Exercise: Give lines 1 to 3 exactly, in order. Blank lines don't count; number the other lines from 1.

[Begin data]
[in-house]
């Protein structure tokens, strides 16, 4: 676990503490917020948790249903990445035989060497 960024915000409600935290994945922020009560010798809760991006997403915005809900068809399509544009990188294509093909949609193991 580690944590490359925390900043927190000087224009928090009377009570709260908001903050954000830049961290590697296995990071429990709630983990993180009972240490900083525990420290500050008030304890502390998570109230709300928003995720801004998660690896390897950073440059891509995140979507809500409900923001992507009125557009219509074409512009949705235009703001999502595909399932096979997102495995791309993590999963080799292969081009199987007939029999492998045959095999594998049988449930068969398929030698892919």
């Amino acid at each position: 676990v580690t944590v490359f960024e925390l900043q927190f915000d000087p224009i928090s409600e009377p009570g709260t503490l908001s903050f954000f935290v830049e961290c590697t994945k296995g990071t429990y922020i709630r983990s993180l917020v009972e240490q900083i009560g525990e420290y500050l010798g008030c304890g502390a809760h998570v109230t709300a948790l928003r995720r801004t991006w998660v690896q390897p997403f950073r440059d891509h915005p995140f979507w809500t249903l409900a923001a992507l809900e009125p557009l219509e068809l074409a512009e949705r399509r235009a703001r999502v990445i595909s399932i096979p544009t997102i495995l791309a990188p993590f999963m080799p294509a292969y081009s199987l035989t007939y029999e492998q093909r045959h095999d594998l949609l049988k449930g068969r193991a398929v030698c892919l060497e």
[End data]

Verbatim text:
[in-house]
């Protein structure tokens, strides 16, 4: 676990503490917020948790249903990445035989060497 960024915000409600935290994945922020009560010798809760991006997403915005809900068809399509544009990188294509093909949609193991 580690944590490359925390900043927190000087224009928090009377009570709260908001903050954000830049961290590697296995990071429990709630983990993180009972240490900083525990420290500050008030304890502390998570109230709300928003995720801004998660690896390897950073440059891509995140979507809500409900923001992507009125557009219509074409512009949705235009703001999502595909399932096979997102495995791309993590999963080799292969081009199987007939029999492998045959095999594998049988449930068969398929030698892919």
């Amino acid at each position: 676990v580690t944590v490359f960024e925390l900043q927190f915000d000087p224009i928090s409600e009377p009570g709260t503490l908001s903050f954000f935290v830049e961290c590697t994945k296995g990071t429990y922020i709630r983990s993180l917020v009972e240490q900083i009560g525990e420290y500050l010798g008030c304890g502390a809760h998570v109230t709300a948790l928003r995720r801004t991006w998660v690896q390897p997403f950073r440059d891509h915005p995140f979507w809500t249903l409900a923001a992507l809900e009125p557009l219509e068809l074409a512009e949705r399509r235009a703001r999502v990445i595909s399932i096979p544009t997102i495995l791309a990188p993590f999963m080799p294509a292969y081009s199987l035989t007939y029999e492998q093909r045959h095999d594998l949609l049988k449930g068969r193991a398929v030698c892919l060497e």